Blog by Laura Swiszczowski, Researcher, Opportunity Now
Recent research published by the World Economic Forum showed that the UK’s position in the gender equality league tables remains stuck in 18th place, with its score remaining virtually unchanged since the first report in 2006. The main reason for this lack of progress? The ‘glass ceiling’ for women in business and politics. Britain was placed 71st out of 136 countries for helping women find professional and technical positions, and 54th for getting women into Parliament.
The fact that there has been no progress for seven years is deeply worrying. We know that our member organisations are working hard to improve the situation for women at all levels and across a range of sectors, but the question we need to ask ourselves is: Is it enough? And what else is there that we can do to help more women get into male-dominated career paths and to reach senior levels in their careers?
There is good work being done by many companies in the UK; the Government’s Think, Act, Report campaign, which aims to increase transparency on women in the workplace, now has 130 organisations signed up, covering 1.85 million employees. But currently there are no requirements for companies to publish gender workforce information on areas such as recruitment, retention, promotion and pay.
One of the biggest challenges for gender equality in UK business is the gender pay gap. The gender pay gap in median hourly pay is currently 10.2% which has reduced in the last 15 years from 17.4%. However, women are three times more likely to be working part time than men in their main job, and when you consider the average full time pay is £12.56 an hour, whilst for part time it is only £8.00, the impact flexible working has on women’s pay becomes clear. In addition, the pay gap is affected by the lack of women progressing to senior levels within organisations. With only 5.8% of executive directorships in the FTSE 100 made up of women, we see why progress in the gender equality league tables is slow. There is a clear business rationale for making the most of all available talent and ensuring it is being fairly recognised and rewarded.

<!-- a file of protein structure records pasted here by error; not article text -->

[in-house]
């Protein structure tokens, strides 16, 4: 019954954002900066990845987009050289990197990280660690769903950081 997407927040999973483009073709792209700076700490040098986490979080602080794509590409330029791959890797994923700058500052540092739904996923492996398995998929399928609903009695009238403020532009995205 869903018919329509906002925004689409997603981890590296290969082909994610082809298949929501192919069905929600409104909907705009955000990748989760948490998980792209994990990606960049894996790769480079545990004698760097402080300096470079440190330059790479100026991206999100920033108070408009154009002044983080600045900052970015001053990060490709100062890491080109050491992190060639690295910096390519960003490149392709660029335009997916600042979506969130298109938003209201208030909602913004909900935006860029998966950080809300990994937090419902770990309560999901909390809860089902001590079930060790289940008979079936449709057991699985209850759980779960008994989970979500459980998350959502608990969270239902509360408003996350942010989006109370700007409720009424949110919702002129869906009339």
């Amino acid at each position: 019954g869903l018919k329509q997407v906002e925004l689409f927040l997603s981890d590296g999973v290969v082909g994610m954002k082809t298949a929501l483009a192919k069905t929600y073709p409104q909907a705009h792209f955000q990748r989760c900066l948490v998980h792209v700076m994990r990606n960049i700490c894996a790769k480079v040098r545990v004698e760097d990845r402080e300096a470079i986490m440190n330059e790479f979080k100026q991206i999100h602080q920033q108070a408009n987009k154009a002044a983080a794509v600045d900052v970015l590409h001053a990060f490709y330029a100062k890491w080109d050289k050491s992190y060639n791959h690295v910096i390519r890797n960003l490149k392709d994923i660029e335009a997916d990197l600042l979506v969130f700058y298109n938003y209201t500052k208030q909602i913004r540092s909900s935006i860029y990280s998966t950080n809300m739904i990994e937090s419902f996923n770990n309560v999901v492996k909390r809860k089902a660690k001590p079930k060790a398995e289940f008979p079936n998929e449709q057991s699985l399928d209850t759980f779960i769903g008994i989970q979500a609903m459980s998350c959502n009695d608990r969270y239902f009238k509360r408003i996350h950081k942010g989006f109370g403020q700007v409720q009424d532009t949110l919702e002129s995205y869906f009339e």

Next month Opportunity Now and Race for Opportunity will be publishing our 2013 Benchmarking Analysis, which looks at how well companies are performing on gender and racial equality. Last year the analysis of our benchmark survey found that women are better represented at senior levels in organisations that carry out equal pay audits with an average representation of 25.6%, compared to an average of 19.5% in organisations that do not conduct pay audits.
There are some very interesting results coming out of this year’s survey around equal reward and recognition, especially in terms of reward structures and the presence of senior women within organisations, and we look forward to sharing the analysis with you when it is published. If you would like to attend the benchmarking event there are still places available – please visit the benchmarking event page for more information and to book.
It is important to hear from women’s experiences in the workplace, and we have an exciting new campaign on this launching soon – watch this space!